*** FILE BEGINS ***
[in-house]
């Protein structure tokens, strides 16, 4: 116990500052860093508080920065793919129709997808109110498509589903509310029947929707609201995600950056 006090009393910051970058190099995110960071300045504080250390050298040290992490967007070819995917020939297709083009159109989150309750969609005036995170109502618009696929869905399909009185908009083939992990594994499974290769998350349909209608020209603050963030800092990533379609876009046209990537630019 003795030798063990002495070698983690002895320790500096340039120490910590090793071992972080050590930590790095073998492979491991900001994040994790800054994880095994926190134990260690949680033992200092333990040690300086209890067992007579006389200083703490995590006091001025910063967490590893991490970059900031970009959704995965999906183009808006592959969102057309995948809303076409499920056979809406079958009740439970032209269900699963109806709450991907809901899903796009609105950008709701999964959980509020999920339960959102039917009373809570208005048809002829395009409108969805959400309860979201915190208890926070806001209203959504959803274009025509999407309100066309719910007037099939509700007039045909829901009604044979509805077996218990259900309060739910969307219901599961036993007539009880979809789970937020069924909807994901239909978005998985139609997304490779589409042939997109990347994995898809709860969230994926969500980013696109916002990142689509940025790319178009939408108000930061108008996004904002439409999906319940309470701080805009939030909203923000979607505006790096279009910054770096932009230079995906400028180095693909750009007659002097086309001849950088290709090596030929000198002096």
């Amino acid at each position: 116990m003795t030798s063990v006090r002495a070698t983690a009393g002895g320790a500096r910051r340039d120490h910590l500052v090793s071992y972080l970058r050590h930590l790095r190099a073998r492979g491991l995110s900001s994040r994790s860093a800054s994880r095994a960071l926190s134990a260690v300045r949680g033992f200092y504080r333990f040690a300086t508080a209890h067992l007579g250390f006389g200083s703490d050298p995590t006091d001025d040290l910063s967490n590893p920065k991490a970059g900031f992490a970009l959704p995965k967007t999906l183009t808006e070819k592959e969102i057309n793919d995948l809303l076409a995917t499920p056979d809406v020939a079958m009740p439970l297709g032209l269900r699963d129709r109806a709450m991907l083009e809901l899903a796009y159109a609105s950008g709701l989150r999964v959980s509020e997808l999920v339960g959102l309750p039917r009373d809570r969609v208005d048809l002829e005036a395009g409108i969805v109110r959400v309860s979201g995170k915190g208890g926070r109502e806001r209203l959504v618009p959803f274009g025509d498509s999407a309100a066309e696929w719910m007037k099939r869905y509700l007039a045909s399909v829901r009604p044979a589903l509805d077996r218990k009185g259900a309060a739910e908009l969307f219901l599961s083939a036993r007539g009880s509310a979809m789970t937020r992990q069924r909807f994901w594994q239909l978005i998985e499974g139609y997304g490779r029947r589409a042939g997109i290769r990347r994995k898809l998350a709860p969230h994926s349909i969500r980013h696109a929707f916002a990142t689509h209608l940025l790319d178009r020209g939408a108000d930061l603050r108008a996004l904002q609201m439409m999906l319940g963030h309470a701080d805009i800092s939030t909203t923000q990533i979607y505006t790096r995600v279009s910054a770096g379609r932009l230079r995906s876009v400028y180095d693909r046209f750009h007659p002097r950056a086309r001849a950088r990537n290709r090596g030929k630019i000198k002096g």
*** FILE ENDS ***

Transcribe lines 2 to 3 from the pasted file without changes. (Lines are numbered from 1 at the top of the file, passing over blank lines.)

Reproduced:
């Protein structure tokens, strides 16, 4: 116990500052860093508080920065793919129709997808109110498509589903509310029947929707609201995600950056 006090009393910051970058190099995110960071300045504080250390050298040290992490967007070819995917020939297709083009159109989150309750969609005036995170109502618009696929869905399909009185908009083939992990594994499974290769998350349909209608020209603050963030800092990533379609876009046209990537630019 003795030798063990002495070698983690002895320790500096340039120490910590090793071992972080050590930590790095073998492979491991900001994040994790800054994880095994926190134990260690949680033992200092333990040690300086209890067992007579006389200083703490995590006091001025910063967490590893991490970059900031970009959704995965999906183009808006592959969102057309995948809303076409499920056979809406079958009740439970032209269900699963109806709450991907809901899903796009609105950008709701999964959980509020999920339960959102039917009373809570208005048809002829395009409108969805959400309860979201915190208890926070806001209203959504959803274009025509999407309100066309719910007037099939509700007039045909829901009604044979509805077996218990259900309060739910969307219901599961036993007539009880979809789970937020069924909807994901239909978005998985139609997304490779589409042939997109990347994995898809709860969230994926969500980013696109916002990142689509940025790319178009939408108000930061108008996004904002439409999906319940309470701080805009939030909203923000979607505006790096279009910054770096932009230079995906400028180095693909750009007659002097086309001849950088290709090596030929000198002096």
């Amino acid at each position: 116990m003795t030798s063990v006090r002495a070698t983690a009393g002895g320790a500096r910051r340039d120490h910590l500052v090793s071992y972080l970058r050590h930590l790095r190099a073998r492979g491991l995110s900001s994040r994790s860093a800054s994880r095994a960071l926190s134990a260690v300045r949680g033992f200092y504080r333990f040690a300086t508080a209890h067992l007579g250390f006389g200083s703490d050298p995590t006091d001025d040290l910063s967490n590893p920065k991490a970059g900031f992490a970009l959704p995965k967007t999906l183009t808006e070819k592959e969102i057309n793919d995948l809303l076409a995917t499920p056979d809406v020939a079958m009740p439970l297709g032209l269900r699963d129709r109806a709450m991907l083009e809901l899903a796009y159109a609105s950008g709701l989150r999964v959980s509020e997808l999920v339960g959102l309750p039917r009373d809570r969609v208005d048809l002829e005036a395009g409108i969805v109110r959400v309860s979201g995170k915190g208890g926070r109502e806001r209203l959504v618009p959803f274009g025509d498509s999407a309100a066309e696929w719910m007037k099939r869905y509700l007039a045909s399909v829901r009604p044979a589903l509805d077996r218990k009185g259900a309060a739910e908009l969307f219901l599961s083939a036993r007539g009880s509310a979809m789970t937020r992990q069924r909807f994901w594994q239909l978005i998985e499974g139609y997304g490779r029947r589409a042939g997109i290769r990347r994995k898809l998350a709860p969230h994926s349909i969500r980013h696109a929707f916002a990142t689509h209608l940025l790319d178009r020209g939408a108000d930061l603050r108008a996004l904002q609201m439409m999906l319940g963030h309470a701080d805009i800092s939030t909203t923000q990533i979607y505006t790096r995600v279009s910054a770096g379609r932009l230079r995906s876009v400028y180095d693909r046209f750009h007659p002097r950056a086309r001849a950088r990537n290709r090596g030929k630019i000198k002096g």